Wallace Shawn's The Fever, a 90-minute, harrowing monologue that crawls through the mind of one quite eloquent–if quite loquacious–character, is a tough sell. And not only because it's a 90-minute, harrowing monologue that crawls through the mind of one quite eloquent–if quite loquacious–character.
Because this is anything but a straightforward monologue. It borders on the hallucinatory, with our speaker recalling waking up in dismal hotel in a foreign country wracked by civil war before suddenly veering into a memory about a birthday party at a fancy restaurant. The incongruous juxtaposition continues through the piece, with our speaker reveling in her love of violin, parties at nude beaches, elephants, balloons and the joy of finding her favorite socks–and just as suddenly recounting the atrocities, large and small, she sees on her journey to the aforementioned country.
It's densely written and hauntingly beautiful at times, but so much is thrown at the audience that it's very easy to feel as if you have absolutely no clue as to what's important and what isn't. And that might be the point of Shawn's piece. Or it might not.
Director Greg Adkins is obviously passionate about Shawn's words, and he does nothing to get in the way of their delivery. A couple of subtle light changes here, a small amount of blocking there. But no bells or whistles designed to help shepherd the audience thorugh the maze of Shawn's work.
That is left to our actress, Melanie Gable, who does a stellar job in one of the most difficult roles you'll ever see on a local stage, big or small. It's not just that she's flying solo for 90 minutes, that there's nothing to see or hear but her. It's also that the words she's given are fraught with politics and philosophy, and that she's also a character in deep turmoil about the state of her world, both externally and internally.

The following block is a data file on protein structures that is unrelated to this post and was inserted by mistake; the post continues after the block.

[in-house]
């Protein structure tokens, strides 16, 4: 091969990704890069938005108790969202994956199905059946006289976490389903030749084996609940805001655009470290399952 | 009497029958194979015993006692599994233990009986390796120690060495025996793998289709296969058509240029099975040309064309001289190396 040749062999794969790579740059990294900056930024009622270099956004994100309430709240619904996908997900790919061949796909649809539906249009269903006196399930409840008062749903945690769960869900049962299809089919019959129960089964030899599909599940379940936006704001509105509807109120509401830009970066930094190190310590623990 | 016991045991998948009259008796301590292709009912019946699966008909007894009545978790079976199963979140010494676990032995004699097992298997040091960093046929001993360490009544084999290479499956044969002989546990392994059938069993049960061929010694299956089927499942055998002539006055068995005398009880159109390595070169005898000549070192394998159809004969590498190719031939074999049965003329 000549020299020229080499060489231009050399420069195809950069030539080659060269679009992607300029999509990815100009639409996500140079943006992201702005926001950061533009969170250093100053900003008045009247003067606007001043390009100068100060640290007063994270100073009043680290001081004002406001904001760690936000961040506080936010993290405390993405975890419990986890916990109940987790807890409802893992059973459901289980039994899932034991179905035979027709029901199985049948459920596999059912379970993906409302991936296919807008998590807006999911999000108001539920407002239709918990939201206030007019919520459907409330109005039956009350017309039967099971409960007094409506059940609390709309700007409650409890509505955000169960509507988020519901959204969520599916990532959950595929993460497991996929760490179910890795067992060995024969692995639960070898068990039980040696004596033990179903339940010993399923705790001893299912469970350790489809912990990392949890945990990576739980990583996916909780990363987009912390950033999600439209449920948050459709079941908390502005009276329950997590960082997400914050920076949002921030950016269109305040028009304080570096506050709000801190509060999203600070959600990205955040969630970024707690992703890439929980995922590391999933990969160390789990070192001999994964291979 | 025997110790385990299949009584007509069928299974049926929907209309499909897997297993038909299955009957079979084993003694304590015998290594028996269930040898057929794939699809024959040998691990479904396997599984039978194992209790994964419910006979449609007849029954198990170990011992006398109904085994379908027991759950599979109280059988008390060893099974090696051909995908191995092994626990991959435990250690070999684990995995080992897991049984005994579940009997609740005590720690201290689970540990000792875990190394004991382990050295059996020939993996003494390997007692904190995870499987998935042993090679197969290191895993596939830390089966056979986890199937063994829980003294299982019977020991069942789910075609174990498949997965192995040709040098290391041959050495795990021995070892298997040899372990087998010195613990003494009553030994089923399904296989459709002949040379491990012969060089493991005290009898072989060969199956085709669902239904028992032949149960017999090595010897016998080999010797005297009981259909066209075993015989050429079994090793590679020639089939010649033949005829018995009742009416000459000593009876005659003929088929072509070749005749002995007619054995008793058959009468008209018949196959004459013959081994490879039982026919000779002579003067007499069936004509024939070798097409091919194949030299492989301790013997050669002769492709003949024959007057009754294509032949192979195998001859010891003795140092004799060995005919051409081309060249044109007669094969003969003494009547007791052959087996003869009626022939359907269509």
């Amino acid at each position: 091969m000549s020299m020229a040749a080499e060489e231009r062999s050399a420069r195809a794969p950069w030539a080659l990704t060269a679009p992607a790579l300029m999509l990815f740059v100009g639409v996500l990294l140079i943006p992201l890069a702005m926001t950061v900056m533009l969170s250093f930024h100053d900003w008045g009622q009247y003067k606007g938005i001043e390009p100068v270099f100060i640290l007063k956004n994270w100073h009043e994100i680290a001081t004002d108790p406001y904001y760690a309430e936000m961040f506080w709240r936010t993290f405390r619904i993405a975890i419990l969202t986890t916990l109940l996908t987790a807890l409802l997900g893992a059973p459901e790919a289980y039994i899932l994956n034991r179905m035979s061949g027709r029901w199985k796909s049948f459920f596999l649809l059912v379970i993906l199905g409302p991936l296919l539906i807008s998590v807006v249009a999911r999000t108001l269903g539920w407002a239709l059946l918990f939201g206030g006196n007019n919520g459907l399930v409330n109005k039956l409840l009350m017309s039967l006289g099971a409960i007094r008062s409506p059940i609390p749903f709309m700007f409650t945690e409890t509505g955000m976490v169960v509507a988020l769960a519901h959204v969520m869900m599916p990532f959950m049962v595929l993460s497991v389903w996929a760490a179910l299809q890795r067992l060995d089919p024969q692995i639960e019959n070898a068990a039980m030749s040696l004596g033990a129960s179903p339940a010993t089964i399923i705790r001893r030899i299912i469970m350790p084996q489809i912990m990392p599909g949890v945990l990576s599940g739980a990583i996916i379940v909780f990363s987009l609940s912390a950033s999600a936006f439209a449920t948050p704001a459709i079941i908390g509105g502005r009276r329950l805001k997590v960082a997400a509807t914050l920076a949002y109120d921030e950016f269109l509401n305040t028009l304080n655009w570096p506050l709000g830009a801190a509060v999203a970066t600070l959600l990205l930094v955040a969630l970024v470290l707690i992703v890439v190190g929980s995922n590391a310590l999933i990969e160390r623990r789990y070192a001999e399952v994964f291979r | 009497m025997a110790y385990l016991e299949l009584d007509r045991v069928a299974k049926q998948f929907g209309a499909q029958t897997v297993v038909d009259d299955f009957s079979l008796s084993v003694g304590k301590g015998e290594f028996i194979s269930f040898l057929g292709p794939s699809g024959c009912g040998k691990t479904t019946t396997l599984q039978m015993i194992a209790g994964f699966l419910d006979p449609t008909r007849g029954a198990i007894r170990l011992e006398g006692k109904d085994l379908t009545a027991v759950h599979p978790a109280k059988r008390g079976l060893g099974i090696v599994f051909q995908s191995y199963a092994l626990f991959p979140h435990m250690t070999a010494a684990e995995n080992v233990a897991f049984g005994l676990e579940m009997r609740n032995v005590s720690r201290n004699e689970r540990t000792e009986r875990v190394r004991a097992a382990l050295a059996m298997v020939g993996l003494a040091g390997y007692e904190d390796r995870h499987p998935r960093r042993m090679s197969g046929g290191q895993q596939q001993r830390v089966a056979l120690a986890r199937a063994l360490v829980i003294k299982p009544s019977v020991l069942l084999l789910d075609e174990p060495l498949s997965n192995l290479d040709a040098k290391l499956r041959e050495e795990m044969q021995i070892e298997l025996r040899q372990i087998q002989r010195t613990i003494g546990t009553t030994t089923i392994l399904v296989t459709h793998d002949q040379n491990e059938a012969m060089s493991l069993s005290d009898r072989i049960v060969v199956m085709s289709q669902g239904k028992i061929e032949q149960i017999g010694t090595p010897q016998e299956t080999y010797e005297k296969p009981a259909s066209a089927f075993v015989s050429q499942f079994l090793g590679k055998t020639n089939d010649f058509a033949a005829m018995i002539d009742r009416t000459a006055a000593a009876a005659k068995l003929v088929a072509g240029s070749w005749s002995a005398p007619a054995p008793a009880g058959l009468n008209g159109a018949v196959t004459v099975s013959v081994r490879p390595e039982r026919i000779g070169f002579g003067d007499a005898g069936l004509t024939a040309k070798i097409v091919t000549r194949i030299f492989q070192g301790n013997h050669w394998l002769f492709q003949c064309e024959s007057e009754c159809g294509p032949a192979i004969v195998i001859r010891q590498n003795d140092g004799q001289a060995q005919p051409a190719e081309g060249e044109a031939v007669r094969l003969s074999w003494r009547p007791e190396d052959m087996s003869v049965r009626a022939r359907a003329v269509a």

Gable masters the highly demanding language with grace and confidence. You never get the sense that she's working too hard (although, obviously she must be) or that she's overmatched by the very heady material.
The only knock on the performance I saw is that there doesn't seem to be enough of Gable on stage. That sounds weird, since Gable is the only thing on stage. But though her character is believable, complex and obviously wrestling with issues great and small, there is an element of humanity that is missing. And it could boil down to the fact that any actor given this role has to crawl through their mind so much that it's difficult to tap into the heart. Gable obviously understands this character and knows what she is saying; but I'd like a better sense of how she feels about what she's saying.
The Fever, Monkey Wrench Collective, 204 N. Harbor Blvd., Fullerton, (714) 525-1400. Thurs.-Sat., 8 p.m. $10. www.monkeywrenchcollective.org.